This 1890 home in Dillon was built for James W. Dillon, namesake of the Pee Dee city as well as Dillon County. A few years prior to the building of the Victorian home, the Florence Railroad was planning a rail line from the border of North Carolina to the heart of the Pee Dee; however, the company was having difficulty acquiring land for the project. Dillon, a merchant from Little Rock, saw an opportunity and acquired around 50 acres of land around five miles outside of Little Rock. He then made a deal with the railroad company, offering it a 50 percent interest in his land in exchange for laying tracks across the property. The railroad company accepted the offer, and the railroad was built along with a depot. The town, named for Dillon, received its charter in 1888. The Florence Railroad became part of the Atlantic Coast line Railroad in 1898.
Though an official municipality by then end of the nineteenth century, Dillon was in Marion County until 1910. Dillon County was created after farmers in upper Marion County petitioned for their own county. The farmers felt that their land in the upper part of the county was being overtaxed, while they had no political representation in their corner of the county. Dillon County, also named for James W. Dillon, was chartered in 1910.
The James W. Dillon House was originally built on Dillon’s property, a few miles from its current location. In 1967 the Dillon County Historical Society purchased the home and moved it to its present location in the center of town. The organization restored the home, which now operates as a museum as well as the headquarters for the Dillon County Historical Society.
The James W. Dillon House is listed in the National Register:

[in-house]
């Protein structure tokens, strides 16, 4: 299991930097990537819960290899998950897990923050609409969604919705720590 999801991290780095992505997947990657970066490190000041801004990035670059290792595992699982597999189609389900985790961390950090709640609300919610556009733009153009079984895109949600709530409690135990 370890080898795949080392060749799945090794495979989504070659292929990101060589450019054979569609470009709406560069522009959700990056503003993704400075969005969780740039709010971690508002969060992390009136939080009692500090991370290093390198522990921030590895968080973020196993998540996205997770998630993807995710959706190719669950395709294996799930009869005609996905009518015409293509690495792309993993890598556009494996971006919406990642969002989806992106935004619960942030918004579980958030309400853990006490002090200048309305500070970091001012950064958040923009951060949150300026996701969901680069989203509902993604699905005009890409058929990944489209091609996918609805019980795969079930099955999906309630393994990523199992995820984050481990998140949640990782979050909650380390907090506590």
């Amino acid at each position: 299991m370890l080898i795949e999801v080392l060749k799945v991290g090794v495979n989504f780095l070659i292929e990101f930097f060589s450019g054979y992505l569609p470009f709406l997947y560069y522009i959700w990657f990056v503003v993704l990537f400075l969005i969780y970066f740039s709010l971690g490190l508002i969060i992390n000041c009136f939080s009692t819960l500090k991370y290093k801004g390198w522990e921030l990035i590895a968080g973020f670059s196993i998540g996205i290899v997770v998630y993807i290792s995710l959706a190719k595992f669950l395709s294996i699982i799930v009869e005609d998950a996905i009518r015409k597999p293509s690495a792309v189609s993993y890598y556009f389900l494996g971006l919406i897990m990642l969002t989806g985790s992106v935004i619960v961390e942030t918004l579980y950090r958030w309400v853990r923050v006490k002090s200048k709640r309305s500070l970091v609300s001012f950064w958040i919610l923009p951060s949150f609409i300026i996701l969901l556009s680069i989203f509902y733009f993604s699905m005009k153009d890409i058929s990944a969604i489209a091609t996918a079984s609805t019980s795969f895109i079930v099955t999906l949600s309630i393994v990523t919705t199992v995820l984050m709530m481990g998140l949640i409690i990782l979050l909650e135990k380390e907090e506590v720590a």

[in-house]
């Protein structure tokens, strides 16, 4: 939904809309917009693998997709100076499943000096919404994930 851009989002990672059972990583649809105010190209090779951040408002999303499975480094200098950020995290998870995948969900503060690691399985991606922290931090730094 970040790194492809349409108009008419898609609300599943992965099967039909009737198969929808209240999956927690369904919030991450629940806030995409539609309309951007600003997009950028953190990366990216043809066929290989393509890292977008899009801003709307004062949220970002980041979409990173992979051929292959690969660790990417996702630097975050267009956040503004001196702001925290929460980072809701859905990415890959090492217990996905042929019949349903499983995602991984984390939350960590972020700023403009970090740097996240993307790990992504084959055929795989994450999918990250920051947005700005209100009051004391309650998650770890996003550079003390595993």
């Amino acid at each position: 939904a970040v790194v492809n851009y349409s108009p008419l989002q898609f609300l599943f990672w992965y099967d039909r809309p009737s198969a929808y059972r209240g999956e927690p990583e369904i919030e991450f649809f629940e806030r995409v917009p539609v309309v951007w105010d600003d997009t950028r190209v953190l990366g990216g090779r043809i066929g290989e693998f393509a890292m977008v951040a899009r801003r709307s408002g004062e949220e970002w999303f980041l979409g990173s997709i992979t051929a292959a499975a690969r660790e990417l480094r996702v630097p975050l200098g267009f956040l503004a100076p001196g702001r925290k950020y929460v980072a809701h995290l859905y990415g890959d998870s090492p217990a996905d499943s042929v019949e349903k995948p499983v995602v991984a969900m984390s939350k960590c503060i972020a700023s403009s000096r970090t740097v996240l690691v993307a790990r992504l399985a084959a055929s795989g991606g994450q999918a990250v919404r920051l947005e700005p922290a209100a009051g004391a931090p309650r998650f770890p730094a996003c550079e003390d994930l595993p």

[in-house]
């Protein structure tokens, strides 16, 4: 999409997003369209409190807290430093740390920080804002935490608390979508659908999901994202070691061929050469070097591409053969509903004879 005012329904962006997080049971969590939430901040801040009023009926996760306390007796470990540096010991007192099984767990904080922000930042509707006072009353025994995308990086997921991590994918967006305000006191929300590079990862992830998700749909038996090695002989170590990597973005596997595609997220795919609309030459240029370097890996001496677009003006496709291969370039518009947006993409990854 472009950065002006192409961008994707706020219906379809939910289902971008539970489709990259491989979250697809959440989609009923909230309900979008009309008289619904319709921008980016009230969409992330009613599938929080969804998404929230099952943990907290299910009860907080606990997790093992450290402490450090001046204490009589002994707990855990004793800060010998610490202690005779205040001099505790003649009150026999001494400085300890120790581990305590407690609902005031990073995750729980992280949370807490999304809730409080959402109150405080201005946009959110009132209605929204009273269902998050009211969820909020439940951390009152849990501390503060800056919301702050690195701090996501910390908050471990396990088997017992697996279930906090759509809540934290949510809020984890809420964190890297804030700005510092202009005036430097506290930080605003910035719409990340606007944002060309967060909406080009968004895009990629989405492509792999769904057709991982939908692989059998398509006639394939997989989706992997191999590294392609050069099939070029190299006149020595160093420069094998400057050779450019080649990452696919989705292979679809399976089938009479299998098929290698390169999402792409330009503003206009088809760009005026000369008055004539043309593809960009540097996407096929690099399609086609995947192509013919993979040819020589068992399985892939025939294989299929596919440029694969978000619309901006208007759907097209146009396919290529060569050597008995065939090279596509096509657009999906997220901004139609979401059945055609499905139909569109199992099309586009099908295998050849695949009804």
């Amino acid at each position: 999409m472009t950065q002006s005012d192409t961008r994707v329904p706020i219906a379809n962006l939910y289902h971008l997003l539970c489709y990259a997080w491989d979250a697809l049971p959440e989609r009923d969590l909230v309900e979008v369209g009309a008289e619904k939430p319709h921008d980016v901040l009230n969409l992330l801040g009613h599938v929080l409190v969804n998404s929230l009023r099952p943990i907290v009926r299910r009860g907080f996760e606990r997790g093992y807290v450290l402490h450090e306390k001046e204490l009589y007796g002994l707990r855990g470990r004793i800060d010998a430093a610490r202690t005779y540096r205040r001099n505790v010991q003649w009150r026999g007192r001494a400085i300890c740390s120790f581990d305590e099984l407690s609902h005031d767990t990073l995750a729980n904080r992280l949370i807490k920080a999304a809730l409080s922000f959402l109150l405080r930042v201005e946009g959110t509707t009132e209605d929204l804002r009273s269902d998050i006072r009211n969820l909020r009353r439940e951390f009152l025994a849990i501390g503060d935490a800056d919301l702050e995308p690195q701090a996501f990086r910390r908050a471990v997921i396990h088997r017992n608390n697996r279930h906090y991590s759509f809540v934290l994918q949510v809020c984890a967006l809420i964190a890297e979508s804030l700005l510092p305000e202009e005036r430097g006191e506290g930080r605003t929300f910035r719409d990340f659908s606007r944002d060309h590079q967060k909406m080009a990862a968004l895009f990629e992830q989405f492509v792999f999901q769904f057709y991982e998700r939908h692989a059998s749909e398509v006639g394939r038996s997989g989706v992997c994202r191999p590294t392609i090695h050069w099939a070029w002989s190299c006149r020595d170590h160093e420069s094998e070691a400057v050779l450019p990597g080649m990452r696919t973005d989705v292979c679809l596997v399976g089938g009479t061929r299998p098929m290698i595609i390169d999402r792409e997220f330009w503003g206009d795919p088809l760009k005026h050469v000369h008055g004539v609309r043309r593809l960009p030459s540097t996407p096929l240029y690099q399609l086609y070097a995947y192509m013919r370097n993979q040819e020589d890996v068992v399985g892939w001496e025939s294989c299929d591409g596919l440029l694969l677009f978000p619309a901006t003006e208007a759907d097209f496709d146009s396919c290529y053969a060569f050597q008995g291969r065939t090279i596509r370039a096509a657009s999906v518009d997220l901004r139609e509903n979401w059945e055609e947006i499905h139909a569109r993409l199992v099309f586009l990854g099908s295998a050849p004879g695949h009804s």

The James W. Dillon House, a significant, historical landmark in Dillon County, is representative of Victorian architecture and the town’s founding. Built in 1890, this two-story, white frame house was the home of James W. Dillon, founder of the town and man for whom the county was named. A one-story veranda extends across the façade and three-fourths of the southeast elevation. Other notable details include lattice work beneath the veranda’s cornice, carved posts with cornice braces, scalloped shingles in gables, and an ornate front gable decorated with gingerbread trim, rectangular louvers, and oval window with sunburst design. In 1888, Dillon acquired forty acres of land in what is now the city of Dillon. Simultaneously the Atlantic Coast Line Railroad Company began plans for extending its rail line from Wilson, North Carolina to the Pee Dee region of South Carolina. Dillon offered the railroad company fifty percent interest in his land if it would route the railroad through this forty-acre tract. After the contract was signed, a depot was established, and the proposed town of Dillon became a reality. In 1910, when Dillon County was formed from the upper section of Marion County, citizens of the new county voted to name it for James W. Dillon.